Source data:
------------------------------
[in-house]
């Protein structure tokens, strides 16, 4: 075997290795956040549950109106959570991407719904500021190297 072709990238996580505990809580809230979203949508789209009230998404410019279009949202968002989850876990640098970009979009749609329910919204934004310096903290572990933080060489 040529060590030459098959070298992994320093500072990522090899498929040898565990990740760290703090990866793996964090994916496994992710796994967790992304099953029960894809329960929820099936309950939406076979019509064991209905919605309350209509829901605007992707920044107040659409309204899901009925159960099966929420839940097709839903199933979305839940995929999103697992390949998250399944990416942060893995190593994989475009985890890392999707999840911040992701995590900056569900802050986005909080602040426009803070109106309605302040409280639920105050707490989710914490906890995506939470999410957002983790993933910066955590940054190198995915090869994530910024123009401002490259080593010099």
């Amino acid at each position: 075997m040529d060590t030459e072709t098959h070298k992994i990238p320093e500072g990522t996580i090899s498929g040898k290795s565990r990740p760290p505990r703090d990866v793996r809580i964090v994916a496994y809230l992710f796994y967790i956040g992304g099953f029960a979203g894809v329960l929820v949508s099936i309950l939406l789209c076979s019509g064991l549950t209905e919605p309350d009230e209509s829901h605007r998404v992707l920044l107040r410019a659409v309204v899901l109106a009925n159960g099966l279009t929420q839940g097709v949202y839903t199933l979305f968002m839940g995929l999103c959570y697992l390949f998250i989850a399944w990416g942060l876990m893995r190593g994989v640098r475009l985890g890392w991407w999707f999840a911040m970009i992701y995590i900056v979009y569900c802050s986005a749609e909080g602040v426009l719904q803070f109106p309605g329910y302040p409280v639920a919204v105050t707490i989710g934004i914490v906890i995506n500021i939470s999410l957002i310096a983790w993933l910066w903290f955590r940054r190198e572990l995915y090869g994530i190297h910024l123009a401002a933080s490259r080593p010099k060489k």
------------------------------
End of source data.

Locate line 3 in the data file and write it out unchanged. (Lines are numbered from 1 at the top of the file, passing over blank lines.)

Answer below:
């Amino acid at each position: 075997m040529d060590t030459e072709t098959h070298k992994i990238p320093e500072g990522t996580i090899s498929g040898k290795s565990r990740p760290p505990r703090d990866v793996r809580i964090v994916a496994y809230l992710f796994y967790i956040g992304g099953f029960a979203g894809v329960l929820v949508s099936i309950l939406l789209c076979s019509g064991l549950t209905e919605p309350d009230e209509s829901h605007r998404v992707l920044l107040r410019a659409v309204v899901l109106a009925n159960g099966l279009t929420q839940g097709v949202y839903t199933l979305f968002m839940g995929l999103c959570y697992l390949f998250i989850a399944w990416g942060l876990m893995r190593g994989v640098r475009l985890g890392w991407w999707f999840a911040m970009i992701y995590i900056v979009y569900c802050s986005a749609e909080g602040v426009l719904q803070f109106p309605g329910y302040p409280v639920a919204v105050t707490i989710g934004i914490v906890i995506n500021i939470s999410l957002i310096a983790w993933l910066w903290f955590r940054r190198e572990l995915y090869g994530i190297h910024l123009a401002a933080s490259r080593p010099k060489k």